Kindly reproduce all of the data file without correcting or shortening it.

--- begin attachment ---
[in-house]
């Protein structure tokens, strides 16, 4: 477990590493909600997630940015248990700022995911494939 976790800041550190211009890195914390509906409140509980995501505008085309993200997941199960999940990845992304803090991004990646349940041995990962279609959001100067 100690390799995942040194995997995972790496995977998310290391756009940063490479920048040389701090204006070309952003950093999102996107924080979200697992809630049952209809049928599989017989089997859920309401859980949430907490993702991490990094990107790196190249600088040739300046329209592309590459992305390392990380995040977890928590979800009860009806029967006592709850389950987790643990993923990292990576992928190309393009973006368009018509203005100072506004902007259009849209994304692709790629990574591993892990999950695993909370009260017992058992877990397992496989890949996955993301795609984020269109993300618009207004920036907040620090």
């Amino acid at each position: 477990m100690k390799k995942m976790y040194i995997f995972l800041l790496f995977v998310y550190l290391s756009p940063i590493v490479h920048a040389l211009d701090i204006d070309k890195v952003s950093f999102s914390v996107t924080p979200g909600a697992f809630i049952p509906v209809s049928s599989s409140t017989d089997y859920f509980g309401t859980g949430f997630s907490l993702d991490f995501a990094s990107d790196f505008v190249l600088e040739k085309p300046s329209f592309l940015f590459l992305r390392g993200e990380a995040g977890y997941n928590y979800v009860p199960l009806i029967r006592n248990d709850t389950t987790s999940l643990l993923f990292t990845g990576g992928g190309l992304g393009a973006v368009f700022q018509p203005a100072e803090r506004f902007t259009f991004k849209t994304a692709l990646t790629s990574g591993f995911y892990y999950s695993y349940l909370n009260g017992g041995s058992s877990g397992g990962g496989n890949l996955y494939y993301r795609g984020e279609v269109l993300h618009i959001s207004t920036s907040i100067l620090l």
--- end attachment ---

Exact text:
[in-house]
């Protein structure tokens, strides 16, 4: 477990590493909600997630940015248990700022995911494939 976790800041550190211009890195914390509906409140509980995501505008085309993200997941199960999940990845992304803090991004990646349940041995990962279609959001100067 100690390799995942040194995997995972790496995977998310290391756009940063490479920048040389701090204006070309952003950093999102996107924080979200697992809630049952209809049928599989017989089997859920309401859980949430907490993702991490990094990107790196190249600088040739300046329209592309590459992305390392990380995040977890928590979800009860009806029967006592709850389950987790643990993923990292990576992928190309393009973006368009018509203005100072506004902007259009849209994304692709790629990574591993892990999950695993909370009260017992058992877990397992496989890949996955993301795609984020269109993300618009207004920036907040620090």
């Amino acid at each position: 477990m100690k390799k995942m976790y040194i995997f995972l800041l790496f995977v998310y550190l290391s756009p940063i590493v490479h920048a040389l211009d701090i204006d070309k890195v952003s950093f999102s914390v996107t924080p979200g909600a697992f809630i049952p509906v209809s049928s599989s409140t017989d089997y859920f509980g309401t859980g949430f997630s907490l993702d991490f995501a990094s990107d790196f505008v190249l600088e040739k085309p300046s329209f592309l940015f590459l992305r390392g993200e990380a995040g977890y997941n928590y979800v009860p199960l009806i029967r006592n248990d709850t389950t987790s999940l643990l993923f990292t990845g990576g992928g190309l992304g393009a973006v368009f700022q018509p203005a100072e803090r506004f902007t259009f991004k849209t994304a692709l990646t790629s990574g591993f995911y892990y999950s695993y349940l909370n009260g017992g041995s058992s877990g397992g990962g496989n890949l996955y494939y993301r795609g984020e279609v269109l993300h618009i959001s207004t920036s907040i100067l620090l």